Since I previously wrote a blog post about how much I love peanut butter, I thought I would broaden my horizons and write about my overall love for food. I love anything that has to do with food and eating, it honestly baffles me that I’m not 450 pounds. What baffles me even more is why do I like the foods I like, and why I don’t like others.
One of the main reasons why we like some foods and not others are based off of genetics. As stated in this article, we all experierance bitter flavors differently because the bitter receptor gene varies from person to person. For example, one of my favorite foods is kale. Kale is known to have a very bitter and distinct taste when it is eaten raw. Personally, I prefer it raw, as does my mom. On the other hand, my dad prefers cooked kale because it is not at bitter (and also covered in olive oil and salt but thats a different story). I now know that my bitter receptor gene is from my mom, not my dad.
We are also born with other predispositions to liking certain foods according to psychologist Elizabeth Phillips, whose research focuses on the psychology of tastes and eating, is the executive vice president and provost of the Arizona State University. She says we are predisposed to liking sweet foods like fruits, not only for their taste, but for nutrients and energy. She also talks about the predisposed to dislike the bitter as mentioned before.The bitter taste that is found in most vegetables, like kale. This could explain why its so hard to get kids to eat their vegetables sometimes.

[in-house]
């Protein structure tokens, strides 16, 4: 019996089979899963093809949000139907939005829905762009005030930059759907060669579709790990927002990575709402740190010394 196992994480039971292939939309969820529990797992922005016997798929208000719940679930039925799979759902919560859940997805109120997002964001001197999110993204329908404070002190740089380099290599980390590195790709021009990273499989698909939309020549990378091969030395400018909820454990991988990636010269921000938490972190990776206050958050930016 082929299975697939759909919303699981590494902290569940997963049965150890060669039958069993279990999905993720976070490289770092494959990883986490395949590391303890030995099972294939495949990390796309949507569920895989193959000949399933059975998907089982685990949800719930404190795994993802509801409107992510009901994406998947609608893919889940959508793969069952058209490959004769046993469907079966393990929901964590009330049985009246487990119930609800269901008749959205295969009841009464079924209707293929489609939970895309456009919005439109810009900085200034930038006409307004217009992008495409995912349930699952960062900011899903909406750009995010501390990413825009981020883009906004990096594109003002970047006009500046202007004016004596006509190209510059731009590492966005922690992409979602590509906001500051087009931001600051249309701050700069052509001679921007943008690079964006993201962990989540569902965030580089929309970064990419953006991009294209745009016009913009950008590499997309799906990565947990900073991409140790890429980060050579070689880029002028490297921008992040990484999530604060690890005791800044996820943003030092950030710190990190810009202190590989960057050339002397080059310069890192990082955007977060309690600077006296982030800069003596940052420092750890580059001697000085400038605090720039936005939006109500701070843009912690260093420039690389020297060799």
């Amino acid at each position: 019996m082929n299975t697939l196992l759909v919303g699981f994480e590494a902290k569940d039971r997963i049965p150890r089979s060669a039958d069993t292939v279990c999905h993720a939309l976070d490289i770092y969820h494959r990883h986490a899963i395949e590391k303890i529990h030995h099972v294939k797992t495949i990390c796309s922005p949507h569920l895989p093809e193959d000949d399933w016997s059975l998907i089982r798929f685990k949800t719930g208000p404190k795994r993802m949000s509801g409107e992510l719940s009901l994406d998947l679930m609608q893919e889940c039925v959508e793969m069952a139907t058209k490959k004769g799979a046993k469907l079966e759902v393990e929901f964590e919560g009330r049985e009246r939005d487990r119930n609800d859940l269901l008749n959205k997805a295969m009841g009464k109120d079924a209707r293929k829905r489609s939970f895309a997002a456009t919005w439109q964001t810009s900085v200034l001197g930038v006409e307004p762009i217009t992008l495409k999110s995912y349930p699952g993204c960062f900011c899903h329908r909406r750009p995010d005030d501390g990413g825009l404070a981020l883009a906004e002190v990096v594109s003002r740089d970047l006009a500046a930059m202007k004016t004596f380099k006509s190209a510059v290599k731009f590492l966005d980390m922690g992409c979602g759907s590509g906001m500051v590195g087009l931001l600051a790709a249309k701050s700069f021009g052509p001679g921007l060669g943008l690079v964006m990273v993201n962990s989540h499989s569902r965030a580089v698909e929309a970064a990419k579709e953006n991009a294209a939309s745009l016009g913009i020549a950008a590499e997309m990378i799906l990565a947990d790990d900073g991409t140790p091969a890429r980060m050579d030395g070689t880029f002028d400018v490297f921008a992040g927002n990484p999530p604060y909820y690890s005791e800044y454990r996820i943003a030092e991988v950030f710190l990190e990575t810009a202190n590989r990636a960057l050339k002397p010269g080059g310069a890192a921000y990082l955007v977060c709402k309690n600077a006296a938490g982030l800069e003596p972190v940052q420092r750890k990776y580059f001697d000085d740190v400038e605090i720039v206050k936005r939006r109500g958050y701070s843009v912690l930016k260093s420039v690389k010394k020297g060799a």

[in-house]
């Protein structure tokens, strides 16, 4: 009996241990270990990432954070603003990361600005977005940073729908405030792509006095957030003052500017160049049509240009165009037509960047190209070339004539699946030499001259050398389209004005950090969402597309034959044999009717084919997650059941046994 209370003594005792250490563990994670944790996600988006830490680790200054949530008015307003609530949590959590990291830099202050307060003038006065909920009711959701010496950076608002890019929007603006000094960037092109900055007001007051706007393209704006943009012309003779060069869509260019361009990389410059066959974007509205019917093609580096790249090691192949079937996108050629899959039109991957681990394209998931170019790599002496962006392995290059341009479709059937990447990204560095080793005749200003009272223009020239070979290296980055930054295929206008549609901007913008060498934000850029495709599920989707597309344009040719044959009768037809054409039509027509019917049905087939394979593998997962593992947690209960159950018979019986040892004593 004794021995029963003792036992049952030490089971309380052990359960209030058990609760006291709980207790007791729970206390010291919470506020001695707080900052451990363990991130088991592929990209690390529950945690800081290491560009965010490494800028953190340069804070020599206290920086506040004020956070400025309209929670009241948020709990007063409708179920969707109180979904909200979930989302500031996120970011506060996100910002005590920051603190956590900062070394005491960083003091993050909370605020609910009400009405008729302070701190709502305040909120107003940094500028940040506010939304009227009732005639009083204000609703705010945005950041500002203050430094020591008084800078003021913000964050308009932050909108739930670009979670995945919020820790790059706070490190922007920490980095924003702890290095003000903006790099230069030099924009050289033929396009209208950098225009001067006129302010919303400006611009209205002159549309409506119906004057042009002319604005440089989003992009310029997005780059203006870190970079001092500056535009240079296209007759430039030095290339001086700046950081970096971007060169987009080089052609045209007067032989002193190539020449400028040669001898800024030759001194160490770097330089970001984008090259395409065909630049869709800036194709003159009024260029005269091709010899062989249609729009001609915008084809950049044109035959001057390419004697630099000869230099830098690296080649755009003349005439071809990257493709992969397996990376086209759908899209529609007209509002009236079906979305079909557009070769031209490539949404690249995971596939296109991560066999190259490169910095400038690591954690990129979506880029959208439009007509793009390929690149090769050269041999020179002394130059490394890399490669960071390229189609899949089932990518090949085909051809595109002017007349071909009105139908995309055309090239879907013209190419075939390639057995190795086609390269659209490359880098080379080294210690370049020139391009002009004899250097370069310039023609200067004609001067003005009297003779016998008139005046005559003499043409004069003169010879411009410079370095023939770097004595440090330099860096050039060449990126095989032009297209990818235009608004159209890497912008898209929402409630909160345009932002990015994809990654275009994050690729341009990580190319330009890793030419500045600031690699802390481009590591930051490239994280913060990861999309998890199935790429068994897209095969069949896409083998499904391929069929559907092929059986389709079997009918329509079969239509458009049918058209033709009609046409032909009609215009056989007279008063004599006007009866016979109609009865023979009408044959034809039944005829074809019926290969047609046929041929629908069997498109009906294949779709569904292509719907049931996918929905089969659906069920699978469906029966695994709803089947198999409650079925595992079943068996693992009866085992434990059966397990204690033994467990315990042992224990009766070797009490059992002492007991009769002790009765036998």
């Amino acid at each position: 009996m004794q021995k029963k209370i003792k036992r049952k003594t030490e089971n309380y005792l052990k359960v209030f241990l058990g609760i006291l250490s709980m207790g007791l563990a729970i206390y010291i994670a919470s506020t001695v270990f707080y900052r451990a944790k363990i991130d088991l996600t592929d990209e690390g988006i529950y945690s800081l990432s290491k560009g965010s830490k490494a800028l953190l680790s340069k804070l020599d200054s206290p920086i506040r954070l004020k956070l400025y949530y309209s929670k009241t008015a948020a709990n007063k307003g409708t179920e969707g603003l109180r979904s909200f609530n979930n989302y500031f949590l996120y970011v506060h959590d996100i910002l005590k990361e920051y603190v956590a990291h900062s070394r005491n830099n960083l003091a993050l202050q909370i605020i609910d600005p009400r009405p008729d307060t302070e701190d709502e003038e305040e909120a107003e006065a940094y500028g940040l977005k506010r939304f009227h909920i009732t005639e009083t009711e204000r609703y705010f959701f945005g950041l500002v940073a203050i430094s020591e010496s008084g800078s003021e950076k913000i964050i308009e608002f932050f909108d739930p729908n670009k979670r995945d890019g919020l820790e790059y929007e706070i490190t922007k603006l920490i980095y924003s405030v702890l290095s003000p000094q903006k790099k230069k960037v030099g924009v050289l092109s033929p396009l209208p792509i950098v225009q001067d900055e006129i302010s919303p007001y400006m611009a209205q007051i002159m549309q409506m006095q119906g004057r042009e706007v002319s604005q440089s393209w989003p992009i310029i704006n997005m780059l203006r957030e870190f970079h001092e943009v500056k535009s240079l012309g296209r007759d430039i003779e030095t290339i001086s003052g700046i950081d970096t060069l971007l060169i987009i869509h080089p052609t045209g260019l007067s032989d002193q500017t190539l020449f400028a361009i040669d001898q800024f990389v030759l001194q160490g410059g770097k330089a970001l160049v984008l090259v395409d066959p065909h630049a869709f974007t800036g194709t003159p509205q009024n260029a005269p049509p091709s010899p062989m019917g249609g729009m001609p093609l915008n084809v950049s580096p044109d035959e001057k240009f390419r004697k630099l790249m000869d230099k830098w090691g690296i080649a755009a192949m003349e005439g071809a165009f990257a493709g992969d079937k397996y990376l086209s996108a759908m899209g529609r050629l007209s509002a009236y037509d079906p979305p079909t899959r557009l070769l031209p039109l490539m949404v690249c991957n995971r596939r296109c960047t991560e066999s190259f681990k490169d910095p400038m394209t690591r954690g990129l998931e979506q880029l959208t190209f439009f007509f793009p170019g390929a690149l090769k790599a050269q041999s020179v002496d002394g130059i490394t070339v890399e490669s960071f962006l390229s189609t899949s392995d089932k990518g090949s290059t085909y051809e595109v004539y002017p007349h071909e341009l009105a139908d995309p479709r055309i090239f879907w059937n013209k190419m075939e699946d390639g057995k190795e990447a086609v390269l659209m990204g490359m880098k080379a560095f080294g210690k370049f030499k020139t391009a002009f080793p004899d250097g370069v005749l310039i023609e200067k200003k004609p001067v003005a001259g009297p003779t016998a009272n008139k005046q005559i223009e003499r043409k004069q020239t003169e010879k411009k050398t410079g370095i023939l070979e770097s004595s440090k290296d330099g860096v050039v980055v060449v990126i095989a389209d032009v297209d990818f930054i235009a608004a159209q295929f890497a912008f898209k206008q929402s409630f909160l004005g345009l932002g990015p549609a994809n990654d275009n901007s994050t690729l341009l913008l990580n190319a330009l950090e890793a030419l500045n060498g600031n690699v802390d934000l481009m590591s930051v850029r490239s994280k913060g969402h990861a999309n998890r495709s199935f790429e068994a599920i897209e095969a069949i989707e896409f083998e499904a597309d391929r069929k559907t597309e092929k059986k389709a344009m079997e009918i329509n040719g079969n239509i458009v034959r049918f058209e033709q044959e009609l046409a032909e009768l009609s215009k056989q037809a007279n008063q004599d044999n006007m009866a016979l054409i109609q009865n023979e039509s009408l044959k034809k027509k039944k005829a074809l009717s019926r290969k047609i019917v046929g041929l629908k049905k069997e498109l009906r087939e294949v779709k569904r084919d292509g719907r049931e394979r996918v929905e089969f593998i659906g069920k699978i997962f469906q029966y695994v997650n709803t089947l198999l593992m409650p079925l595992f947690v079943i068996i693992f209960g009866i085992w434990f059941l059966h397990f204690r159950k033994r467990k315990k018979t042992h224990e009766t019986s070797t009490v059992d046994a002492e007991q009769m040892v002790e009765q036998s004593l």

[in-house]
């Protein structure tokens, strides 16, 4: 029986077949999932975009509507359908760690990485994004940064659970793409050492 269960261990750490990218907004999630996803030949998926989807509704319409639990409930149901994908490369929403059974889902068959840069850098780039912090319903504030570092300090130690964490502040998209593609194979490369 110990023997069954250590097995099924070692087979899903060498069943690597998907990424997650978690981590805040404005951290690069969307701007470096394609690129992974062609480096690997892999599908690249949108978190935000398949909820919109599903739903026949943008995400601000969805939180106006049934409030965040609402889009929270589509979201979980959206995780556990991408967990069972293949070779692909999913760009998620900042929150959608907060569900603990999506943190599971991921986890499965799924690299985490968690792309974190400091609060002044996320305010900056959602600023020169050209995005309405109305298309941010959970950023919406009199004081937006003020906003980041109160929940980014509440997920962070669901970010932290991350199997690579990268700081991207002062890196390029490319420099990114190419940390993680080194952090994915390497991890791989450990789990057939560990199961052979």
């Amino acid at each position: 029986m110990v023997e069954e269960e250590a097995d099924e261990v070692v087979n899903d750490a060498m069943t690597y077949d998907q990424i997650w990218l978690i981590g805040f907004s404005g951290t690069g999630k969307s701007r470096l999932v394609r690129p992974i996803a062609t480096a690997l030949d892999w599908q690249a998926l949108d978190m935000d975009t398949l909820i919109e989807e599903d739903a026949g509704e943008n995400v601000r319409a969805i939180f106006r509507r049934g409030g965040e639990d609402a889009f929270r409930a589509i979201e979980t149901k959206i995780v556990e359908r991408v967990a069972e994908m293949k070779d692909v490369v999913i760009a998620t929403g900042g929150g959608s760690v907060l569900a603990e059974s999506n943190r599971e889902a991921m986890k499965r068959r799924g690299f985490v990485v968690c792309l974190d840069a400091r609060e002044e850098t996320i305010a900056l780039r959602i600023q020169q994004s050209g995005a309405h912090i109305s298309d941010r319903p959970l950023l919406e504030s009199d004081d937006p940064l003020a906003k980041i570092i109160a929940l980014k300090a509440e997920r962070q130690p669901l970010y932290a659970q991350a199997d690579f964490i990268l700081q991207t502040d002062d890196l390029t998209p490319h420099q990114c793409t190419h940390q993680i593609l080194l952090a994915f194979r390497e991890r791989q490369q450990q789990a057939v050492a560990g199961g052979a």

When we are born, we have reactions to sweet and bitter tastes right away. Shortly after, we develop a taste preference for salt. We are also built to enjoy fatty foods: combing fat-sweer and fat-salt. This is mostly for their high calorie count which essentially provides us with the necessary energy we need. Aka hello freshman 45.
However, according to Phillips, most of our tasted preferences are learned, most before we are born. When we are in the womb, we inhale and exhale amniotic fluids (ew) that flavored by our mother’s dietary habits. In one study done, infants seemed to enjoy carrot-flavored cereal if their mothers consumed carrot juice on a regular basis during pregnancy. For the next two years after birth, infants will eat almost anything because taste preferences have been shaping. After the age of 2, Phillips says we become neophobic you don’t like new food. At this point, if you have not consumed a flavor through amniotic fluid, breast milk, or sold foods–you probably won’t like it.
If there is food that we don’t like, we can actually teach ourselves to like it. Studies suggest that it takes anywhere from 10 to 15 exposures to a new taste to start to like it. So essentially, we don’t just eat foods because we like them, we like them because we eat them. Wow.
If there really is something that you can’t bring yourself to eat at least ten times, the trick now is to build preference through association. Phillips did this with a group of kids and broccoli. We are all born with the predisposition to like sweet, but not bitter, as previously stated. What Phillips did was to get the kids to eat broccoli, she put sugar on top of the broccoli. After quite some time, the kids started to eat the broccoli without the sugar.
So we like things because we are either born to like them or we learn to like them over time. Science is cool:)